IDEAS home Printed from https://ideas.repec.org/
MyIDEAS: Log in (now much improved!) to save this paper

The Learning Cost of Interest Rate Reversals

  • Ellison, Martin

In this Paper, we suggest a new motivation for why central banks appear averse to reversing recent changes in their interest rate. We show, in a standard monetary model with forward-looking expectations, data uncertainty and parameter uncertainty, that there is a learning cost associated with interest rate reversals. A policy that frequently reverses the interest rate makes it more difficult for the central bank and private agents to learn the key parameters of the model. Optimal monetary policy internalizes this learning cost and therefore has a lower number of interest rate reversals. The incentive to reduce the number of interest rate reversals is in addition to the optimal policy inertia created by the presence of forward-looking expectations and uncertainty in the model.

If you experience problems downloading a file, check if you have the proper application to view it first. In case of further problems read the IDEAS help page. Note that these files are not on the IDEAS site. Please be patient as the files may be large.

File URL: http://www.cepr.org/active/publications/discussion_papers/dp.php?dpno=4135
Download Restriction: CEPR Discussion Papers are free to download for our researchers, subscribers and members. If you fall into one of these categories but have trouble downloading our papers, please contact us at subscribers@cepr.org

As the access to this document is restricted, you may want to look for a different version under "Related research" (further below) or search for a different version of it.

Paper provided by C.E.P.R. Discussion Papers in its series CEPR Discussion Papers with number 4135.

as
in new window

Length:
Date of creation: Dec 2003
Date of revision:
Handle: RePEc:cpr:ceprdp:4135
Contact details of provider: Postal:
Centre for Economic Policy Research, 77 Bastwick Street, London EC1V 3PZ.

Phone: 44 - 20 - 7183 8801
Fax: 44 - 20 - 7183 8820

Order Information: Email:


References listed on IDEAS
Please report citation or reference errors to , or , if you are the registered author of the cited work, log in to your RePEc Author Service profile, click on "citations" and make appropriate adjustments.:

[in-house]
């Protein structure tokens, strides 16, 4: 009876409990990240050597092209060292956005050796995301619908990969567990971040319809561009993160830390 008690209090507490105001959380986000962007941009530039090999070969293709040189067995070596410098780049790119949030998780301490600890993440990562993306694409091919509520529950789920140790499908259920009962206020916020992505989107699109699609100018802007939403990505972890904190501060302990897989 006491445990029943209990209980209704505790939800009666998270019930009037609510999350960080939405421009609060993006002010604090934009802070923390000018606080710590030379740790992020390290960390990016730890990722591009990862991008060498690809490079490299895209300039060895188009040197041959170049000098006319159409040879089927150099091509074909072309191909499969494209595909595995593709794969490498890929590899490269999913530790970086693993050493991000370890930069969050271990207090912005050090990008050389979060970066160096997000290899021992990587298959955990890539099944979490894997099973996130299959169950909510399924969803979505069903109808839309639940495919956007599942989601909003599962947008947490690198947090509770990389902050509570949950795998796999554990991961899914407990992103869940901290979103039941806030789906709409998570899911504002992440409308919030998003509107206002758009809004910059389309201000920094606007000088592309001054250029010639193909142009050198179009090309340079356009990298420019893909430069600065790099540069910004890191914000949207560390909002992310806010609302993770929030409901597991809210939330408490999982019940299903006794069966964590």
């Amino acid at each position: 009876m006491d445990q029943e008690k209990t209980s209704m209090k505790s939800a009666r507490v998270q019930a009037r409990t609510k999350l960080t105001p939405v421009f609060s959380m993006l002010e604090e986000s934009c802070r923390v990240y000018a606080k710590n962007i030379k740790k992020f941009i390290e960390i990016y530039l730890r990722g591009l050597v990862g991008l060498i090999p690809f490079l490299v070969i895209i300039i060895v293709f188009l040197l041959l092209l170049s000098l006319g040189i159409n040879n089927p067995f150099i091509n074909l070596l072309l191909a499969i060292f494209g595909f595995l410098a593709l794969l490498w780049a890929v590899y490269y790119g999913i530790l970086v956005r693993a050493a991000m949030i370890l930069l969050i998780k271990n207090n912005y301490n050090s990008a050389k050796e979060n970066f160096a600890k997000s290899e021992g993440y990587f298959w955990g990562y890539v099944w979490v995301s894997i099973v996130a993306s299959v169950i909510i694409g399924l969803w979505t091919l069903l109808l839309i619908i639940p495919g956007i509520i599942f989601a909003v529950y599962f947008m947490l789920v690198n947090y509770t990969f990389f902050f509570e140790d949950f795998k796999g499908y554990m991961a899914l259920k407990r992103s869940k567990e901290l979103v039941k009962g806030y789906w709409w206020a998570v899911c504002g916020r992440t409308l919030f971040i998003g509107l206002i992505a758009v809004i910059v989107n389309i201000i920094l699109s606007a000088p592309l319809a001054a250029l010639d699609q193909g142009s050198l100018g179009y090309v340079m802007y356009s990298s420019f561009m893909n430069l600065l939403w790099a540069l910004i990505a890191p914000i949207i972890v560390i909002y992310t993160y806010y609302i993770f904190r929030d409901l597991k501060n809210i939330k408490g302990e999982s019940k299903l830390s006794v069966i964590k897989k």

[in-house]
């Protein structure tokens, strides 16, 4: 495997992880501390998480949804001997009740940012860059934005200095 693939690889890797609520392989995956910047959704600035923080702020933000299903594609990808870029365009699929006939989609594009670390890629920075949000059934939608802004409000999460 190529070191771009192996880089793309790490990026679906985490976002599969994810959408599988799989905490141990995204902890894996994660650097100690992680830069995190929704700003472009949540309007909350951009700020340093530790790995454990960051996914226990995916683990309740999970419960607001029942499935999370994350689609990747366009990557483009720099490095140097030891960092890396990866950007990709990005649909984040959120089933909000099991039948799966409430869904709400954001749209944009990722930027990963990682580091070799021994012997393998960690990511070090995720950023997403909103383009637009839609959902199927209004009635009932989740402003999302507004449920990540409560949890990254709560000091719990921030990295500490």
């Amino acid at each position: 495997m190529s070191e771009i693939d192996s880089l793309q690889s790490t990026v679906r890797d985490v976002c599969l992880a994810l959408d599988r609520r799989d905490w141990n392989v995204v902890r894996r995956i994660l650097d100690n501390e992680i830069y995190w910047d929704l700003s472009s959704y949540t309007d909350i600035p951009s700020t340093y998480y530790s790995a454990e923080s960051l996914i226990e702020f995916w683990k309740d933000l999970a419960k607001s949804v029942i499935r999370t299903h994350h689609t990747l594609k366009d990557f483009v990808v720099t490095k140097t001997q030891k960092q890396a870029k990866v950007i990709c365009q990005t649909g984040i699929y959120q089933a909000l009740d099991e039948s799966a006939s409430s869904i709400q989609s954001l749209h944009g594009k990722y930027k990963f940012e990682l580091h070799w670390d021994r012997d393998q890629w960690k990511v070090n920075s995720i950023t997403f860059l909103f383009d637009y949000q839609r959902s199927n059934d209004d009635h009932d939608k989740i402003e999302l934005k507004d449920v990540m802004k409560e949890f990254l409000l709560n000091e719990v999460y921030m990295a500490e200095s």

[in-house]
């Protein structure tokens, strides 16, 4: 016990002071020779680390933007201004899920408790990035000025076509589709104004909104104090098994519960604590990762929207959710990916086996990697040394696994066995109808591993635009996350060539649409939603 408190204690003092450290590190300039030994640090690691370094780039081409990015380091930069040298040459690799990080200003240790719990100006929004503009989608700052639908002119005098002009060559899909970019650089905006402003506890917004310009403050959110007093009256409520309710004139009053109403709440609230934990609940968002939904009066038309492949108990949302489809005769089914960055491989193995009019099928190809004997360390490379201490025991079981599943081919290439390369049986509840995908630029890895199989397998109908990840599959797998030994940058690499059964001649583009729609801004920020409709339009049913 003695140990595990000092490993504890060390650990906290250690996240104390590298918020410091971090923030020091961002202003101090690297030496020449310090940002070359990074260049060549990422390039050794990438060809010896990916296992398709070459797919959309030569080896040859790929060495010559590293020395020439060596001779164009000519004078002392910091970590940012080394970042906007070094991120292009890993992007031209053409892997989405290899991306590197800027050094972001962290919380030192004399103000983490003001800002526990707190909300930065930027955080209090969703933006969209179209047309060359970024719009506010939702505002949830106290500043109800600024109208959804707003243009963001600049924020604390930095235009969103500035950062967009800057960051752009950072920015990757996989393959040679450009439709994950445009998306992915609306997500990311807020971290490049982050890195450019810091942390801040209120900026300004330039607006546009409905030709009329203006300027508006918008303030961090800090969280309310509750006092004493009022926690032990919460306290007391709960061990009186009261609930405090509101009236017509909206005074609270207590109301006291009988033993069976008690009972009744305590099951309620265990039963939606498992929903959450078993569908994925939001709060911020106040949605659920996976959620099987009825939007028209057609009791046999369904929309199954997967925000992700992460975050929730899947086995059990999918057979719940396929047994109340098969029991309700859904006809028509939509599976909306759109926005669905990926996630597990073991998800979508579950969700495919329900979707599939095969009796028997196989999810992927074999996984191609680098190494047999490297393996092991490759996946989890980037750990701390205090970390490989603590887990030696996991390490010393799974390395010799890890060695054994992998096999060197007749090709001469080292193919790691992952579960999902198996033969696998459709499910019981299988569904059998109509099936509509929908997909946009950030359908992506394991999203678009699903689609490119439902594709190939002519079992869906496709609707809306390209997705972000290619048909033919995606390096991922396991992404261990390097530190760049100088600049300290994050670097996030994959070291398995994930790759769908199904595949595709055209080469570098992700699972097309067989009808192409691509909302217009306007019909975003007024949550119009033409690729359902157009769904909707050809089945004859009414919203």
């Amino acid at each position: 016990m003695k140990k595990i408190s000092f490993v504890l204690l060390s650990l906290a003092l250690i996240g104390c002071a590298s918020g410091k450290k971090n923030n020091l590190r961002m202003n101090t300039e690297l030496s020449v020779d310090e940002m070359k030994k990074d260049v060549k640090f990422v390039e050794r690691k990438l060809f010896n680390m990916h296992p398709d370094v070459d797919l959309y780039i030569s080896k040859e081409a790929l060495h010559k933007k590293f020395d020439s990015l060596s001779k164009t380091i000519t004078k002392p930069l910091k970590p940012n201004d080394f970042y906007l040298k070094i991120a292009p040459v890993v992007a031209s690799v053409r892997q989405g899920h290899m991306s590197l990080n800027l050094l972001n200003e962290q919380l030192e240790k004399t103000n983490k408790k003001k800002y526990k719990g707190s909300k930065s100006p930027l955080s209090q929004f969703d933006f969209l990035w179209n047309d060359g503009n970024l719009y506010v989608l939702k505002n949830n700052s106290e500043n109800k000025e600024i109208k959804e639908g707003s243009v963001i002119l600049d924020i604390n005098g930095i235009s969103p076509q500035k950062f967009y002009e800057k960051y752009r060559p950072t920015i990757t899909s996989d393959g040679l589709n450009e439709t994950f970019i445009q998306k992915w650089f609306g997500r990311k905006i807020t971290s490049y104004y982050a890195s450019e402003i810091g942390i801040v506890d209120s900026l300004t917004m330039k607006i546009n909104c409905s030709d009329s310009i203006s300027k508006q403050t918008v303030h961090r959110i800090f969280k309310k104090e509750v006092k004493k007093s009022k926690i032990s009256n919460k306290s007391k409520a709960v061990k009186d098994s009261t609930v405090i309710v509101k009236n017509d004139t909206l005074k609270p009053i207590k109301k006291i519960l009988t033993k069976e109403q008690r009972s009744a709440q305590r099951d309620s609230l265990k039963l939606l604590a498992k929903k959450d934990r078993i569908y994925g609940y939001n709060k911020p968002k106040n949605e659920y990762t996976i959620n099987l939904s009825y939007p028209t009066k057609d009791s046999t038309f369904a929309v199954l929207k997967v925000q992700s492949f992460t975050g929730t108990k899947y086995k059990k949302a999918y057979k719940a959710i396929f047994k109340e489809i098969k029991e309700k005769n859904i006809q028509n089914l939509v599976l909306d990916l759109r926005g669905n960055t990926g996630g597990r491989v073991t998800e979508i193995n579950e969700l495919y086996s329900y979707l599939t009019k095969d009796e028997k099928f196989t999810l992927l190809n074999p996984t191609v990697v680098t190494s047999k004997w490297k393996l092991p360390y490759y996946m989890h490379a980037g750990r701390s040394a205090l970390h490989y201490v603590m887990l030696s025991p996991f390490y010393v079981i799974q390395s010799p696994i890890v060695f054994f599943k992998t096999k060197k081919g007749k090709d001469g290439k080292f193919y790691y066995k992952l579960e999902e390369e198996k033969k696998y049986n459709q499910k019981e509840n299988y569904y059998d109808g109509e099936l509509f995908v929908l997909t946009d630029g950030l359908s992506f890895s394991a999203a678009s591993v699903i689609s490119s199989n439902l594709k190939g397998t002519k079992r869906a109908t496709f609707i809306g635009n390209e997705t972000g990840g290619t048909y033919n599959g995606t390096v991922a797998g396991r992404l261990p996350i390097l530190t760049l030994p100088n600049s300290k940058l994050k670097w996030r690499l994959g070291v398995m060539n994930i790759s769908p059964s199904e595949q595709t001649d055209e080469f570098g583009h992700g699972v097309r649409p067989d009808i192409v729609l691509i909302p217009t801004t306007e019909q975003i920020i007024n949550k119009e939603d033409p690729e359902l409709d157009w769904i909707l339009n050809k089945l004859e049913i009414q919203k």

as in new window
  1. Jordi Galí & Mark Gertler, 1998. "Inflation dynamics: A structural econometric analysis," Economics Working Papers 341, Department of Economics and Business, Universitat Pompeu Fabra.
  2. Wouter J. Den Haan & Albert Marcet, 1994. "Accuracy in Simulations," Review of Economic Studies, Oxford University Press, vol. 61(1), pages 3-17.
  3. Orphanides, Athanasios, 2003. "Monetary policy evaluation with noisy information," Journal of Monetary Economics, Elsevier, vol. 50(3), pages 605-631, April.
  4. Albert Marcet & Ramon Marimon, 2011. "Recursive Contracts," CEP Discussion Papers dp1055, Centre for Economic Performance, LSE.
  5. Bertocchi, Graziella & Spagat, Michael, 1991. "Learning, Experimentation and Monetary Policy," Discussion Papers (IRES - Institut de Recherches Economiques et Sociales) 1991018, Université catholique de Louvain, Institut de Recherches Economiques et Sociales (IRES).
  6. Lars E. O. Svensson & Michael Woodford, 2003. "Optimal Policy with Partial Information in a Forward-Looking Model: Certainty-Equivalence Redux," NBER Working Papers 9430, National Bureau of Economic Research, Inc.
  7. Ellison, Martin & Valla, Natacha, 2000. "Learning, uncertainty and central bank activism in an economy with strategic interactions," Working Paper Series 0028, European Central Bank.
  8. Rosal, Joao Mauricio & Spagat, Michael, 2002. "Structural Uncertainty and Central Bank Conservatism: The Ignorant Should Keep Their Eyes Shut," CEPR Discussion Papers 3568, C.E.P.R. Discussion Papers.